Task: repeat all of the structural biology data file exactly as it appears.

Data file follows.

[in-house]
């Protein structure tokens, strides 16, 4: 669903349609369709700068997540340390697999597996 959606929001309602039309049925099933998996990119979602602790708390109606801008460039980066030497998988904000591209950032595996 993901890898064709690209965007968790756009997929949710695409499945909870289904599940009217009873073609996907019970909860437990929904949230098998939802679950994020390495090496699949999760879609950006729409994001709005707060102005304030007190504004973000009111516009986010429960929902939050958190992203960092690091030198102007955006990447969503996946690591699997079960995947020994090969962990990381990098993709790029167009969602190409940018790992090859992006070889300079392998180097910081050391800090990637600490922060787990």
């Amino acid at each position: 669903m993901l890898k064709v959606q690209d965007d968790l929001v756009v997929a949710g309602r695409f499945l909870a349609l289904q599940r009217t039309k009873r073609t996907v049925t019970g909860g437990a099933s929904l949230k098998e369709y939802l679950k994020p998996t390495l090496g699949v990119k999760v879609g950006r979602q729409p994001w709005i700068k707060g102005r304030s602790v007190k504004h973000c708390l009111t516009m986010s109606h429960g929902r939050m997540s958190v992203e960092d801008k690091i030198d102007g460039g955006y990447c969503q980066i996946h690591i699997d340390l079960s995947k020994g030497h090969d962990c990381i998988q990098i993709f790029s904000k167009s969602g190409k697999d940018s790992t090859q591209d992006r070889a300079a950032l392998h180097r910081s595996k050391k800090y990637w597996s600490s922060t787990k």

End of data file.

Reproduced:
[in-house]
């Protein structure tokens, strides 16, 4: 669903349609369709700068997540340390697999597996 959606929001309602039309049925099933998996990119979602602790708390109606801008460039980066030497998988904000591209950032595996 993901890898064709690209965007968790756009997929949710695409499945909870289904599940009217009873073609996907019970909860437990929904949230098998939802679950994020390495090496699949999760879609950006729409994001709005707060102005304030007190504004973000009111516009986010429960929902939050958190992203960092690091030198102007955006990447969503996946690591699997079960995947020994090969962990990381990098993709790029167009969602190409940018790992090859992006070889300079392998180097910081050391800090990637600490922060787990």
């Amino acid at each position: 669903m993901l890898k064709v959606q690209d965007d968790l929001v756009v997929a949710g309602r695409f499945l909870a349609l289904q599940r009217t039309k009873r073609t996907v049925t019970g909860g437990a099933s929904l949230k098998e369709y939802l679950k994020p998996t390495l090496g699949v990119k999760v879609g950006r979602q729409p994001w709005i700068k707060g102005r304030s602790v007190k504004h973000c708390l009111t516009m986010s109606h429960g929902r939050m997540s958190v992203e960092d801008k690091i030198d102007g460039g955006y990447c969503q980066i996946h690591i699997d340390l079960s995947k020994g030497h090969d962990c990381i998988q990098i993709f790029s904000k167009s969602g190409k697999d940018s790992t090859q591209d992006r070889a300079a950032l392998h180097r910081s595996k050391k800090y990637w597996s600490s922060t787990k």